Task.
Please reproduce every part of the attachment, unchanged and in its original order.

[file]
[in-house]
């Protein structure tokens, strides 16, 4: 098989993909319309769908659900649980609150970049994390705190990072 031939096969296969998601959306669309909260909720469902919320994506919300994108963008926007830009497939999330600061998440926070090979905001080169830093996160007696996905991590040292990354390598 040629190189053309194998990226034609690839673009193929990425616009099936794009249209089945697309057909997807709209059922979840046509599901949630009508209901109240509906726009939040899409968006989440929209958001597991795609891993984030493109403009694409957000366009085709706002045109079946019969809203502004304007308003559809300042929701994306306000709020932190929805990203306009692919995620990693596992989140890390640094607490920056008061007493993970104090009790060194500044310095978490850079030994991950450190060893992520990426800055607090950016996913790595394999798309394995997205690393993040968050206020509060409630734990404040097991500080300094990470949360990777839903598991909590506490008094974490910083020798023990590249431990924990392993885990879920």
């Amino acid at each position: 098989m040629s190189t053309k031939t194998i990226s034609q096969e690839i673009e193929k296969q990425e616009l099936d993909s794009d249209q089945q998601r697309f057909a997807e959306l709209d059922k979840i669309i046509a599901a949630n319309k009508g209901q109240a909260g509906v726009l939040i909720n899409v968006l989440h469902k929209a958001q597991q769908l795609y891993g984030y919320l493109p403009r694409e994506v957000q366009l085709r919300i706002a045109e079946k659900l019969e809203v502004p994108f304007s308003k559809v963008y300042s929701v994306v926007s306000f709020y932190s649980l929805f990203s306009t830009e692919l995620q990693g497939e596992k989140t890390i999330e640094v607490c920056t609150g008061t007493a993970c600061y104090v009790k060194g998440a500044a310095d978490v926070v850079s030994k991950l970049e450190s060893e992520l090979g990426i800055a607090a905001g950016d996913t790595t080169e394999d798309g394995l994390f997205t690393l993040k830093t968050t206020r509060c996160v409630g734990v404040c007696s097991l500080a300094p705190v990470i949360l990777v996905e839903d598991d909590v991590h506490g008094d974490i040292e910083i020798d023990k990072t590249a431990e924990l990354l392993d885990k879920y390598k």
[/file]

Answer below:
[in-house]
């Protein structure tokens, strides 16, 4: 098989993909319309769908659900649980609150970049994390705190990072 031939096969296969998601959306669309909260909720469902919320994506919300994108963008926007830009497939999330600061998440926070090979905001080169830093996160007696996905991590040292990354390598 040629190189053309194998990226034609690839673009193929990425616009099936794009249209089945697309057909997807709209059922979840046509599901949630009508209901109240509906726009939040899409968006989440929209958001597991795609891993984030493109403009694409957000366009085709706002045109079946019969809203502004304007308003559809300042929701994306306000709020932190929805990203306009692919995620990693596992989140890390640094607490920056008061007493993970104090009790060194500044310095978490850079030994991950450190060893992520990426800055607090950016996913790595394999798309394995997205690393993040968050206020509060409630734990404040097991500080300094990470949360990777839903598991909590506490008094974490910083020798023990590249431990924990392993885990879920």
């Amino acid at each position: 098989m040629s190189t053309k031939t194998i990226s034609q096969e690839i673009e193929k296969q990425e616009l099936d993909s794009d249209q089945q998601r697309f057909a997807e959306l709209d059922k979840i669309i046509a599901a949630n319309k009508g209901q109240a909260g509906v726009l939040i909720n899409v968006l989440h469902k929209a958001q597991q769908l795609y891993g984030y919320l493109p403009r694409e994506v957000q366009l085709r919300i706002a045109e079946k659900l019969e809203v502004p994108f304007s308003k559809v963008y300042s929701v994306v926007s306000f709020y932190s649980l929805f990203s306009t830009e692919l995620q990693g497939e596992k989140t890390i999330e640094v607490c920056t609150g008061t007493a993970c600061y104090v009790k060194g998440a500044a310095d978490v926070v850079s030994k991950l970049e450190s060893e992520l090979g990426i800055a607090a905001g950016d996913t790595t080169e394999d798309g394995l994390f997205t690393l993040k830093t968050t206020r509060c996160v409630g734990v404040c007696s097991l500080a300094p705190v990470i949360l990777v996905e839903d598991d909590v991590h506490g008094d974490i040292e910083i020798d023990k990072t590249a431990e924990l990354l392993d885990k879920y390598k």